The Lake Forest Education Association representing teachers and the are at an impasse after Monday's negotiation session.
The two sides plan to meet again Nov. 15.
Superintendent Dr. Harry Griffith said at Tuesday night's board meeting that the board's proposal looks to restore its reserves to healthier levels, while increasing teachers' pay by 10 percent over a four-year period.
“If we had the reserve we have right now, two years ago,” Griffith said, “we would have been taking our class sizes to 30 (students per teacher). We would have been cutting many programs.”
Negotiations started in April, and teachers have been working without a contract since it expired June 30. A federal mediator was brought in two weeks ago, prompting the first email from to parents of Lake Forest High School students on the state of the negotiations.
The previous contract impasse occurred in 2006, and teachers conducted pickets that year as well and eventually received a contract that paid 5.5 percent annually, including a 6.1 percent average salary increase in 2010-11.
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At last week’s pickets, Chuck Gress, lead negotiator for the Lake Forest Education Association, indicated the school board had asked teachers to accept a pay freeze, a decrease in its retirement benefits and pay more toward health insurance in the next contract.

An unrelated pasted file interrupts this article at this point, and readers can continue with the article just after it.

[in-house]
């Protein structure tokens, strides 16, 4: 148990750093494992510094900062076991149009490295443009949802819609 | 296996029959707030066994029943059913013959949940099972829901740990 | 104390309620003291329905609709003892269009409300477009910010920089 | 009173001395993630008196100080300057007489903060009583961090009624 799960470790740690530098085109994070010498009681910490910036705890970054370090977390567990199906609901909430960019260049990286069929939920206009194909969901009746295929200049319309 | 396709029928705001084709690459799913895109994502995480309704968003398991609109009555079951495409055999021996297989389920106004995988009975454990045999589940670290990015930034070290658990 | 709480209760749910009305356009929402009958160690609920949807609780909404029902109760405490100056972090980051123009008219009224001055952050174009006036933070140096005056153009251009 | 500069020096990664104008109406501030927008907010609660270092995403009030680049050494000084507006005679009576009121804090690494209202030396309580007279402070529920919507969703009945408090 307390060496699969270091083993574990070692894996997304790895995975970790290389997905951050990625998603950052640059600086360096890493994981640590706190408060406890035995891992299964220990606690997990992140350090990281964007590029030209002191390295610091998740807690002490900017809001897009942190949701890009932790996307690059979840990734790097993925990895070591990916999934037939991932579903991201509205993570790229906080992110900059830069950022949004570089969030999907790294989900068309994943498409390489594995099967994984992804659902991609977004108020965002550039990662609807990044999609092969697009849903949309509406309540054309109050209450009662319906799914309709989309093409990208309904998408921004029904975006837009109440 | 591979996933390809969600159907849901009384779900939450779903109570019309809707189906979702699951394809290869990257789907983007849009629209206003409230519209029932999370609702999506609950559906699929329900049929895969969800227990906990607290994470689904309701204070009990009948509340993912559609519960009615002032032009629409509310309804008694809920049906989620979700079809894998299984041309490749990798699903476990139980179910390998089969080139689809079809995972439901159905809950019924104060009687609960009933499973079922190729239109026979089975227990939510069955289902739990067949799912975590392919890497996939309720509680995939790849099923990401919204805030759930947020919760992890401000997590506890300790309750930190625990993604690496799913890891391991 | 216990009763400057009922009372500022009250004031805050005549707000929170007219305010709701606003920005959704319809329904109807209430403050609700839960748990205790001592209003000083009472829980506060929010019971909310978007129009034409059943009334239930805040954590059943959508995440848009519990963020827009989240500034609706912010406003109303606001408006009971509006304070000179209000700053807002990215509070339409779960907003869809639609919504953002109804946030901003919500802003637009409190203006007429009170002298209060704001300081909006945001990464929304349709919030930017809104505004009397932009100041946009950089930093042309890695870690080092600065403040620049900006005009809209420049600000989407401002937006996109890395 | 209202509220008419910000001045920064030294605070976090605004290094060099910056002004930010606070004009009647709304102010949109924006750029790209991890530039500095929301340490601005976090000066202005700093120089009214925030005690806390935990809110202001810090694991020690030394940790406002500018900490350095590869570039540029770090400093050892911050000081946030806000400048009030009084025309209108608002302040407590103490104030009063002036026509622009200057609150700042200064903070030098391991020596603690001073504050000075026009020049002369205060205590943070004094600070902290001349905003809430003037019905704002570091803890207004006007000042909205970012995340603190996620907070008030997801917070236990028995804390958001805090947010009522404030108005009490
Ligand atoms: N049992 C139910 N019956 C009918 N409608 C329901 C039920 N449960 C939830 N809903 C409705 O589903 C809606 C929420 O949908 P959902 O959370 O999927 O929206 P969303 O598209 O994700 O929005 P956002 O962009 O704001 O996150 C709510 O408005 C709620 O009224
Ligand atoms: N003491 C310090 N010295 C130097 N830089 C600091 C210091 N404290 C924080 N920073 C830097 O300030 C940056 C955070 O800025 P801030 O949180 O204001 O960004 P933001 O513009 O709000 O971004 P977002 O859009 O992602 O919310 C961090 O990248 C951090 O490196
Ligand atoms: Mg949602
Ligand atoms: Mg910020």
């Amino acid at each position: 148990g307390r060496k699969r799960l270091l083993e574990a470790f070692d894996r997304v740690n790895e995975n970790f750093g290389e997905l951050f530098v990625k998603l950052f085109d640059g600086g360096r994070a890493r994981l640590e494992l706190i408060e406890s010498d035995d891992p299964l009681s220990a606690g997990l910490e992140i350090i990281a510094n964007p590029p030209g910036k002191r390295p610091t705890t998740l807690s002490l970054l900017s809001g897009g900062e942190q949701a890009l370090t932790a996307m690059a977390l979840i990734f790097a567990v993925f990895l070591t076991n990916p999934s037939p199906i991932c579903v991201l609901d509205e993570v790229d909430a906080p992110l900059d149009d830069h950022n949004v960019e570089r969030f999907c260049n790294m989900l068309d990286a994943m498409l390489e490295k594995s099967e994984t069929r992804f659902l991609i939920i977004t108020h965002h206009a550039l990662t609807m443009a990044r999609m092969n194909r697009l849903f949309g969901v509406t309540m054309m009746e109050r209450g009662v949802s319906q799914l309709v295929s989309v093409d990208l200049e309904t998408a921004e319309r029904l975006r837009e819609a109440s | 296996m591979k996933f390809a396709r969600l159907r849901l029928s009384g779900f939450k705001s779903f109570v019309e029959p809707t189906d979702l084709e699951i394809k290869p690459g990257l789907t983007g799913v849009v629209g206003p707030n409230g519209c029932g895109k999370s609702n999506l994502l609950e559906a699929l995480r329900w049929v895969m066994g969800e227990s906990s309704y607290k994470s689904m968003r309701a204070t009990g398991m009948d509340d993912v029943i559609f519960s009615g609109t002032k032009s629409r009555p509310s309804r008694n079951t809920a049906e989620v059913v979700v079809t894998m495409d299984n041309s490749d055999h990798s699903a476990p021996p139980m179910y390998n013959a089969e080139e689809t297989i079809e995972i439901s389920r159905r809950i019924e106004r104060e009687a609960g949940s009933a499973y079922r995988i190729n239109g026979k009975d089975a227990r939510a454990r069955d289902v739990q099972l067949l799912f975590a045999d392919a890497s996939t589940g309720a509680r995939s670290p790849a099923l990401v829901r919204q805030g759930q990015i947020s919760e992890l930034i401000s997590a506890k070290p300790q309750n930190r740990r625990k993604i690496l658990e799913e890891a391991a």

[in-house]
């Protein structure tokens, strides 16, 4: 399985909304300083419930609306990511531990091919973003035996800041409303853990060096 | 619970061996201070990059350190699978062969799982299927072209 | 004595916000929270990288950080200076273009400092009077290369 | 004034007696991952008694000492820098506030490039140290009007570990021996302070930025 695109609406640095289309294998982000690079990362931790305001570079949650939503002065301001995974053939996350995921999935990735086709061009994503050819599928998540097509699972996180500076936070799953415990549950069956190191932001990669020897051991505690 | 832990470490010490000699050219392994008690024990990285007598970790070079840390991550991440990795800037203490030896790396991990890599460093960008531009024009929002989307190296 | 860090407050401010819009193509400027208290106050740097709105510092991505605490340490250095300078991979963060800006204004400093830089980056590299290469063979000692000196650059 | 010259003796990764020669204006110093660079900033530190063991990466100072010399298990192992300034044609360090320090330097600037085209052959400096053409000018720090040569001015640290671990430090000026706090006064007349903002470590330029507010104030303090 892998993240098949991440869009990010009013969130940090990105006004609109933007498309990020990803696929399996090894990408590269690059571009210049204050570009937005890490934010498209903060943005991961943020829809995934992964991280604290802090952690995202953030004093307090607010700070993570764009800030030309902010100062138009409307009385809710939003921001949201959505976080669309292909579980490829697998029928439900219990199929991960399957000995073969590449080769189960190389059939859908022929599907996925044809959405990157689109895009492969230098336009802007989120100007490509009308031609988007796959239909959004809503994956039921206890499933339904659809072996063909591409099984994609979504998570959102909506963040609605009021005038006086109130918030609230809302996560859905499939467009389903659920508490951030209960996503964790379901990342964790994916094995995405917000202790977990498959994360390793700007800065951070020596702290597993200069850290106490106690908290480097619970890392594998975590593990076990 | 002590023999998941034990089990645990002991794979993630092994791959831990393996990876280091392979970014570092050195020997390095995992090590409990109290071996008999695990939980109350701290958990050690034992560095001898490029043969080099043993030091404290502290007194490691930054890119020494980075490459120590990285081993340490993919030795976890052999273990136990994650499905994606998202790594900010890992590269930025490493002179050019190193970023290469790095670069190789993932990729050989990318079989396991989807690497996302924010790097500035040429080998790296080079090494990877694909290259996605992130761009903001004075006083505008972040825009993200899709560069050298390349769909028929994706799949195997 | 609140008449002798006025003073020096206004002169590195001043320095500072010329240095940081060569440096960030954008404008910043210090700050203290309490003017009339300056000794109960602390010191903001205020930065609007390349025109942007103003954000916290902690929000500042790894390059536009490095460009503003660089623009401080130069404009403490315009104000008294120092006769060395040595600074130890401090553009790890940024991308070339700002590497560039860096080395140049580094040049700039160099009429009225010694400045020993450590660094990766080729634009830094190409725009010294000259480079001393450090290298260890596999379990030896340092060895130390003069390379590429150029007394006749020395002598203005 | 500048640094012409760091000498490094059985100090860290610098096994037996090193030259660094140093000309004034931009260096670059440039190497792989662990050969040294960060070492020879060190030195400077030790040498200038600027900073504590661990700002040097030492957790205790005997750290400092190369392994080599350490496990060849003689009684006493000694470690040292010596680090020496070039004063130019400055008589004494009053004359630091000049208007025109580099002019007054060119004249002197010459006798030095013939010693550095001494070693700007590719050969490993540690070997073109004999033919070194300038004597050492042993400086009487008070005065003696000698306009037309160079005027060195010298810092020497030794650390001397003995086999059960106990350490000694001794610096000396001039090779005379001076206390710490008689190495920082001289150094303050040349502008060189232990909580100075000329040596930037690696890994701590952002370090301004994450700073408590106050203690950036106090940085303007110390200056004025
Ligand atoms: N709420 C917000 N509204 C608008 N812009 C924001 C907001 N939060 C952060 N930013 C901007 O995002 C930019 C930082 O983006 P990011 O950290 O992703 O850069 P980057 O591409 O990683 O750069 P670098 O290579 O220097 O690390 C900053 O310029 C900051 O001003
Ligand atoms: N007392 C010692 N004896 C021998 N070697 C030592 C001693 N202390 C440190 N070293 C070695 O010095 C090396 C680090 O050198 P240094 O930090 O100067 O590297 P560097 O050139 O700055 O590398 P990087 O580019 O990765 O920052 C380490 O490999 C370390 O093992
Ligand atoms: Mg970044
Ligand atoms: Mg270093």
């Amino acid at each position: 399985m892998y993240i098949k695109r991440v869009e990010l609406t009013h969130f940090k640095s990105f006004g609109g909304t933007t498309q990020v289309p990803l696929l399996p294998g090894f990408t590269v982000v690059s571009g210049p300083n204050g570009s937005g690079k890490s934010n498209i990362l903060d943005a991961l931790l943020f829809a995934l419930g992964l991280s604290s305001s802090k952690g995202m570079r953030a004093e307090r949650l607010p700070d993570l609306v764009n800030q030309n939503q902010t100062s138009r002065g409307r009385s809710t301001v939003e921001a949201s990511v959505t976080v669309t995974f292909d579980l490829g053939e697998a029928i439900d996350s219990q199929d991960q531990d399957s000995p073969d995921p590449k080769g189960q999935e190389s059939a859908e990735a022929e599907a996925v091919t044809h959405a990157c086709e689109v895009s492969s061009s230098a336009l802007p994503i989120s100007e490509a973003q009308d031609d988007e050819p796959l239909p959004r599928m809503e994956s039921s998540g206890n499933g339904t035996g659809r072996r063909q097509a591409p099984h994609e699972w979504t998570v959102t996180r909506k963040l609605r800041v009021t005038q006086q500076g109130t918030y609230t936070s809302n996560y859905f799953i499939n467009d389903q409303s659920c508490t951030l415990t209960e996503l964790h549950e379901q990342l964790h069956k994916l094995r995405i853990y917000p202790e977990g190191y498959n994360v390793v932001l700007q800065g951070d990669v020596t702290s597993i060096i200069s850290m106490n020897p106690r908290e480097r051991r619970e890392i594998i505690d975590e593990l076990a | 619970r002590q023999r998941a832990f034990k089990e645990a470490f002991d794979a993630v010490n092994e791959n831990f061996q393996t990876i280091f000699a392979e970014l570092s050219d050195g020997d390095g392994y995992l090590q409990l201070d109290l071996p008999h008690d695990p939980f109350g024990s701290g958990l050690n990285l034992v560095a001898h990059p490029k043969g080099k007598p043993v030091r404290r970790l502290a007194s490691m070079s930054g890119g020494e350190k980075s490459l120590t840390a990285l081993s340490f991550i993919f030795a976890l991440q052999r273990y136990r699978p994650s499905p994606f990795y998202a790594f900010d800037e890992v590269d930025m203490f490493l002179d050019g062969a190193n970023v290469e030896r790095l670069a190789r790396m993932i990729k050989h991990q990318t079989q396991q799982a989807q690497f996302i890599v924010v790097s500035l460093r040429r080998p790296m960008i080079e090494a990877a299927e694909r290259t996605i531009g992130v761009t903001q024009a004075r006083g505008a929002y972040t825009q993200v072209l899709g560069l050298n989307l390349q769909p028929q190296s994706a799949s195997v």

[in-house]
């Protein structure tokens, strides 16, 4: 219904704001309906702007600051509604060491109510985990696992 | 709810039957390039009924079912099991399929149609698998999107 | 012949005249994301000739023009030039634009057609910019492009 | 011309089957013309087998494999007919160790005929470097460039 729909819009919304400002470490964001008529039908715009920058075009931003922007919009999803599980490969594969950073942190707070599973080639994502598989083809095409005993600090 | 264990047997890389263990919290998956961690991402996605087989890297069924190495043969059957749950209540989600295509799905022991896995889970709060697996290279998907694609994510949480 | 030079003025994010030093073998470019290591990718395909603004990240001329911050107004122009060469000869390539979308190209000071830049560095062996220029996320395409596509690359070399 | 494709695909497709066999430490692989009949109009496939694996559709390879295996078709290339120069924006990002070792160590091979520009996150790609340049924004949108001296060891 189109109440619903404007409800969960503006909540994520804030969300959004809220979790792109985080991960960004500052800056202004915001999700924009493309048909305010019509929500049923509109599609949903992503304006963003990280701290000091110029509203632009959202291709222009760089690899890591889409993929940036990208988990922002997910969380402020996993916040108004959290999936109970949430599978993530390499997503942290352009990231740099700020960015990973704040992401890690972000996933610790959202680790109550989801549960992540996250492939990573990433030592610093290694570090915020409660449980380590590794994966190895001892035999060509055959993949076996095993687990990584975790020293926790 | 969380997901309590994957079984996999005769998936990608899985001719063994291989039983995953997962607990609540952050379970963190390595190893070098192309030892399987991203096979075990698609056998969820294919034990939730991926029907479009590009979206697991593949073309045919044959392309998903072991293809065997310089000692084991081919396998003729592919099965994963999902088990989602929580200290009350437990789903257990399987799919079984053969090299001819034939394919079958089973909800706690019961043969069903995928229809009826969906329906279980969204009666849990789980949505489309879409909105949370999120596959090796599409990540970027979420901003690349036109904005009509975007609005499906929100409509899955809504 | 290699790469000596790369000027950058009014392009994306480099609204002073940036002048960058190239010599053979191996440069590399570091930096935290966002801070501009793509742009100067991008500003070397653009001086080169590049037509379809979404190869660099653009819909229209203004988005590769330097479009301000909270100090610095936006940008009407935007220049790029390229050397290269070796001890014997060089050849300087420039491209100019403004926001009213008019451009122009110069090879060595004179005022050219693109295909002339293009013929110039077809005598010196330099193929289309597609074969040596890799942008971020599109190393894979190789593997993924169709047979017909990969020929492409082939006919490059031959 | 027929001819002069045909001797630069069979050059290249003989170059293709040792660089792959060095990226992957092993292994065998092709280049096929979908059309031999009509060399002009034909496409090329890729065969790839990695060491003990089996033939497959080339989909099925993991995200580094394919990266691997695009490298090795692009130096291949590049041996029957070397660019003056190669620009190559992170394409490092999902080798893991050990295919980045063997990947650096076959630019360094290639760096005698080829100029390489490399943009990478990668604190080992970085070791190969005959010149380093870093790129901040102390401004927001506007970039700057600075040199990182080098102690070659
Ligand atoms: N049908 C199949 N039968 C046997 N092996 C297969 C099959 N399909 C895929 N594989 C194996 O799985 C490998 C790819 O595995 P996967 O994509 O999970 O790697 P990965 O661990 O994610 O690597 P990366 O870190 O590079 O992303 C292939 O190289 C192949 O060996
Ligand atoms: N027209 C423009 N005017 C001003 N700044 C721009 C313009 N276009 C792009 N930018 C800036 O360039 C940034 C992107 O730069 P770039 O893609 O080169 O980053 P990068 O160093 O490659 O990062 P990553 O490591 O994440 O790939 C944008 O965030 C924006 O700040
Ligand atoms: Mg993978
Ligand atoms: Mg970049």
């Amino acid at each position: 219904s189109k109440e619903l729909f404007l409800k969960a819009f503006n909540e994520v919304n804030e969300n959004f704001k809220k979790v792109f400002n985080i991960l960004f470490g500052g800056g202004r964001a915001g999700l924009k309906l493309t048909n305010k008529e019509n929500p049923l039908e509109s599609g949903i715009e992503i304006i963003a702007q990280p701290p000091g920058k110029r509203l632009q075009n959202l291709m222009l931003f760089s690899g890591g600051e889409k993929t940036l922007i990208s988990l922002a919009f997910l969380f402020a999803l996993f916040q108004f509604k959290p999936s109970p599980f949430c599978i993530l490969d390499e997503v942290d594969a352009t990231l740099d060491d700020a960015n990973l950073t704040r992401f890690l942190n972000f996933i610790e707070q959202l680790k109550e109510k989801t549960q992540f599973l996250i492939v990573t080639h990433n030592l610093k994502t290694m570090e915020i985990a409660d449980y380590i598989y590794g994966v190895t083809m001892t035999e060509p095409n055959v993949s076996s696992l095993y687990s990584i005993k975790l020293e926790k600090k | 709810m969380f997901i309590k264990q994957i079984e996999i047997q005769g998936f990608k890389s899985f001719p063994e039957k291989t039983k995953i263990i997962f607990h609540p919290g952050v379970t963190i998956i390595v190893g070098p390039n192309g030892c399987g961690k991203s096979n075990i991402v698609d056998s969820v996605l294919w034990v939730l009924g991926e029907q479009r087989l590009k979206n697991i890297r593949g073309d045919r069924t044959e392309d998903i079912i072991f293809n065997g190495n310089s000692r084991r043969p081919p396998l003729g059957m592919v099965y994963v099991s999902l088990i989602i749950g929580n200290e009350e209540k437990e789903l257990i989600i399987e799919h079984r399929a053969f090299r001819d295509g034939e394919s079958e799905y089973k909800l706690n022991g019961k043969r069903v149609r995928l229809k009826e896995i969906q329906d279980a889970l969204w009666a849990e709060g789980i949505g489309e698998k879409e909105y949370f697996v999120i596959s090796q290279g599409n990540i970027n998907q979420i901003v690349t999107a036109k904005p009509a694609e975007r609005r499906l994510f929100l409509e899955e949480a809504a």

“When you add it all up,” he argued, “our compensation package would, literally, take a pay cut.”
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On Tuesday night, Griffith said the teacher's union has proposed an 8 percent to 9 percent increase within two years of the new contract.
Despite repeated messages left for Gress on Wednesday at the high school, he did not return calls from Lake Forest-Lake Bluff Patch.
School Board President Sharon Golan previously had said the economic backdrop for this year’s negotiations is different from when the last contract was negotiated in 2006. Along with staff cuts of roughly 8 percent and pay freezes for about 150 nonunion employees, the board has kept classes near their historic high, 21 students per teacher, and has avoided programming cuts.
“It's a combination of all those factors (and more) that allow us to get ourselves back into sound financial footing in the near future,” Griffith stressed.
Along with roughly $450,000 owed by the state in 2010-11, the district took a hit when it no longer collect could property taxes from proposed construction, valued in excess of $100 million. The projects simply “evaporated,” said Assistant Superintendent Allen Albus, shortly after the onset of the recession.
It's important not to think “the sky is falling” nor make unrealistic budget assumptions, said Albus, who has yet to figure into the high school's 2011-12 budget additional funding from the state.
“It's not just one thing that happened. It's the downturn in the economy and the commitments we made in 2006, when the economy seemed less in danger,” he elaborated.
As for concerned parents, administrators said that during the week they received several phone calls, many from residents supporting the board. But no one spoke out during the public comment portion of Tuesday night’s meeting.